The mutualista has a hospital that is the anchor for the service and many of the doctors we see are through the hospital. But if something your need is not at the hospital, they go outside and this is all included in your monthly payment.

We also opted for what I would call ‘concierge service’. I don’t think that that is the word that they use, but that would be the equivalent in the States. So we have a WhatsApp number that we write into to tell them what kind of an appointment we need, what our reason is, whether it’s a referral or if it’s a new symptom. And we generally can get an appointment within a matter of a few days.

And when things are urgent, you have—and I don’t mean urgent, like where you need an ambulance, but where you have something acute—they might have a tele-med person, or doctor, call you right away to determine what is needed. We’ve had a number of minor things that we’ve really needed health care for through this, including when my husband got COVID. He was very sick with COVID and we had house calls twice during his two weeks of being in bed with COVID, and our monthly cost is $250 each for our service. And that includes kind of everything. I mean, there are some very minor co-pays that come into play.

But when I say minor, I mean I was having really, really bad pain in my neck. And they did an MRI and I think my co-pay was like $15. You know, they also did an X-ray, which there was no co-pay. And when you go and I went to see a neurologist and there was no co-pay, you know, these are all things that are all included.

Advice from a foreigner living in Uruguay

Karen Higgs: If there was one piece of advice that you would give someone moving here, what would it be?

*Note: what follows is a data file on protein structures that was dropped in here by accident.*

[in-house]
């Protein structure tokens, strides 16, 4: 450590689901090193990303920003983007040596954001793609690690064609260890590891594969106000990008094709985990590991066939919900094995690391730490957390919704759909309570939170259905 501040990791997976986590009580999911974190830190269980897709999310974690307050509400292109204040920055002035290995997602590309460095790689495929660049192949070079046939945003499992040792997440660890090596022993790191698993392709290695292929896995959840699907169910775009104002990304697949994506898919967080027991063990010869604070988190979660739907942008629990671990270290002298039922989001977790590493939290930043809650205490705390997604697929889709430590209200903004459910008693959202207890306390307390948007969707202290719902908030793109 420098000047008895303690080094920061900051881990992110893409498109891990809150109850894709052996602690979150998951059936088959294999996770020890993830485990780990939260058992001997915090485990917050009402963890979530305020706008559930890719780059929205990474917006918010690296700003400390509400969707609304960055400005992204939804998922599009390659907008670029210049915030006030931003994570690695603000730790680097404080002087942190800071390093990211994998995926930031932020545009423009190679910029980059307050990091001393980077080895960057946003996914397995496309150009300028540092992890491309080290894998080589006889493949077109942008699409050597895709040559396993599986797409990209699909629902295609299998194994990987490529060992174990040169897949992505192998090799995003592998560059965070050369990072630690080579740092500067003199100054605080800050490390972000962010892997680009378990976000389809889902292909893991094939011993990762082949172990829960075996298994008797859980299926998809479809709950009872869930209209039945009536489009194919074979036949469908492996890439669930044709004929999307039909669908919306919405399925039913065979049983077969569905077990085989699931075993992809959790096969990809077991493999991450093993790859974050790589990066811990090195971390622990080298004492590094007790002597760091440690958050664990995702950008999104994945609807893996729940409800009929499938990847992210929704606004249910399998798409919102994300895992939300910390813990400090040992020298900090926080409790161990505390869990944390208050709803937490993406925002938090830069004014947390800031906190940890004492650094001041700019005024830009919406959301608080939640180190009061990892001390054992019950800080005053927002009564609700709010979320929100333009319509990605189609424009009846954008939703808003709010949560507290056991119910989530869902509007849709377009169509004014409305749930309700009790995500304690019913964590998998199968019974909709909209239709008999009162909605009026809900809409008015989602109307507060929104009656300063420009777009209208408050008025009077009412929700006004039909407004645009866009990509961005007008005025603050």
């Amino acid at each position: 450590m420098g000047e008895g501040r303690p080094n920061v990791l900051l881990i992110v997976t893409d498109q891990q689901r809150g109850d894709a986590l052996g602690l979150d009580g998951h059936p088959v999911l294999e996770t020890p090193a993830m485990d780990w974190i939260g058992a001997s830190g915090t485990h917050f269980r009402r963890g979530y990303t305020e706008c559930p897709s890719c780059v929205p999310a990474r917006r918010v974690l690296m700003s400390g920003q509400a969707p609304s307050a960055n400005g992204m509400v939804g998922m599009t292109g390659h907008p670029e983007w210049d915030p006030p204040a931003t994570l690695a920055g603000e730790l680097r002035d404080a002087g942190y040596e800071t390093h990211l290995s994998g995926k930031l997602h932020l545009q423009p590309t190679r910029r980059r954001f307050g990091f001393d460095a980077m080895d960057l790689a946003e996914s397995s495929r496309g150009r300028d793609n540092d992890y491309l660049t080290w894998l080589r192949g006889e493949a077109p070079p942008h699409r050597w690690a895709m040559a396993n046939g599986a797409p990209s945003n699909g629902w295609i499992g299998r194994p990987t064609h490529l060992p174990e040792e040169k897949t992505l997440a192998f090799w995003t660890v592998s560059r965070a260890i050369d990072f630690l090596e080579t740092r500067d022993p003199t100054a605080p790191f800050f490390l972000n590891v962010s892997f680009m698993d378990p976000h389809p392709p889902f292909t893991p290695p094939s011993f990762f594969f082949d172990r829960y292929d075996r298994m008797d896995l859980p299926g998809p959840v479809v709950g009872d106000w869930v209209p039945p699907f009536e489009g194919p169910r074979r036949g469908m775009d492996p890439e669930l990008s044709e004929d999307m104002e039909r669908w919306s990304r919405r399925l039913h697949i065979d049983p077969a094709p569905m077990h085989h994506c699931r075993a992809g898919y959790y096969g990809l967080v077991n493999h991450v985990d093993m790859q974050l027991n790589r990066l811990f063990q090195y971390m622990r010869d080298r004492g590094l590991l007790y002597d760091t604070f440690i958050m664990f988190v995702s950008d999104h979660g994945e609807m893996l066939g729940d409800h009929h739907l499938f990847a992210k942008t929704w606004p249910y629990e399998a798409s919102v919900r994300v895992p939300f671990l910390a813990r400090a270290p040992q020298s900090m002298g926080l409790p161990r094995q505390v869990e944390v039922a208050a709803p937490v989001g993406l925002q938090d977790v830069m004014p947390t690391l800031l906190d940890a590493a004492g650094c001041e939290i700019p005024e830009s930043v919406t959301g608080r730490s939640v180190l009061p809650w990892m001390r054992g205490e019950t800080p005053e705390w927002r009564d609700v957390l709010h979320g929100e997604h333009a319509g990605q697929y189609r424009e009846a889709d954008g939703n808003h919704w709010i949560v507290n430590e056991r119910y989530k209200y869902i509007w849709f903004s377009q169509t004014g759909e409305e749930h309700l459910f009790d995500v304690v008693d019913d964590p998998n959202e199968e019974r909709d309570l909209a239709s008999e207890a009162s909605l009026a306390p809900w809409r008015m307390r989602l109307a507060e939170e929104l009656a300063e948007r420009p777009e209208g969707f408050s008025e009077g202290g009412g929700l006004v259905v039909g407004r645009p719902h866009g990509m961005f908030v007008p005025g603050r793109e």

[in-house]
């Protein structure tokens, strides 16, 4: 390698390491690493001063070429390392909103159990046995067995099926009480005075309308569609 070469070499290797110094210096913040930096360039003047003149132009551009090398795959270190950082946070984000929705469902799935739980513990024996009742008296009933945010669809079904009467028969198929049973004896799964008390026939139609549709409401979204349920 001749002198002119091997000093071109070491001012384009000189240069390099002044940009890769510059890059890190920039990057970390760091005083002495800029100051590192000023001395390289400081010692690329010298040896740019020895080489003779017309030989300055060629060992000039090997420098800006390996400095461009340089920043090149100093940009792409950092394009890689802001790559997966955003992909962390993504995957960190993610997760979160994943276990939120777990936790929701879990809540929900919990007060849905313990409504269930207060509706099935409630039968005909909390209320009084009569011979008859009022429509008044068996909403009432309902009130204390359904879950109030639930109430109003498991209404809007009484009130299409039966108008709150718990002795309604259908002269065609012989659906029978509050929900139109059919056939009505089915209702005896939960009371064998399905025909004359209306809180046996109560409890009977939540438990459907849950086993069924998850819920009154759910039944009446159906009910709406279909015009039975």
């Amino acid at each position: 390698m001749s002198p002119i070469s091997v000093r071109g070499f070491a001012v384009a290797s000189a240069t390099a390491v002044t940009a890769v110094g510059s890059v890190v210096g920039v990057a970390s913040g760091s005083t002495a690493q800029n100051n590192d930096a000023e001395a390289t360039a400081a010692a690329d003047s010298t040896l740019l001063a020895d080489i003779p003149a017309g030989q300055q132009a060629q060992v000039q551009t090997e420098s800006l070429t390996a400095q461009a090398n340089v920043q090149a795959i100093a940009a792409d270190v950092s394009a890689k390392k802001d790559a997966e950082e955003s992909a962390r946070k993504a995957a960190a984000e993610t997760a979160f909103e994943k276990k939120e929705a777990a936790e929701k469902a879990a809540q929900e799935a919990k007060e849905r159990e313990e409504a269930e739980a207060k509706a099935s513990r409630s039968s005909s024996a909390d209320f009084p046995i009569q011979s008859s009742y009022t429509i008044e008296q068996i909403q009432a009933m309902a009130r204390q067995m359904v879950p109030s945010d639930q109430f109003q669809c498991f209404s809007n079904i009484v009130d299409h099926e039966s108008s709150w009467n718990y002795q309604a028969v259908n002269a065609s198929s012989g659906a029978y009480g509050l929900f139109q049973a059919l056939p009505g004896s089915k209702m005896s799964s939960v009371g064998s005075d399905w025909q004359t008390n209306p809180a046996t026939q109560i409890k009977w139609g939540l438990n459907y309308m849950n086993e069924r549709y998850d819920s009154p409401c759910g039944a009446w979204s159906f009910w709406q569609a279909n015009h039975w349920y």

Karen: The piece of advice I would give would be to pack better for what you think your long term needs are going to be. It’s the personal things. Not the things that you can’t find here. It’s things that you miss—the things that you want around you. Everybody’s been making fun of me. On this last trip, I brought my juicer back with me.

In our rapid fire round, Karen shares her immediate thoughts on:

  • The cost of living…
  • As a vegetarian…
  • Uruguay wine…
  • I wish I had known before I moved here…
  • The biggest difference between my life before and now…

HUGE THANKS to Ka Boltax

Useful links

Watch the Living in Uruguay (as a foreigner) series

José Ignacio, Uruguay: Tiny town turned world’s hot beach spot

José Ignacio – a billionaire playground with valet parking signs in the sand

Relocation consulting with Guru’Guay

Karen and her husband did two consultations with Guru’Guay. The first was in 2020 to confirm their suitability for life in Uruguay (for their peace of mind) and put the building blocks in place for a smooth landing, including those all-important local contacts. The second was a customised orientation a month after arrival.

Find the consultation that suits you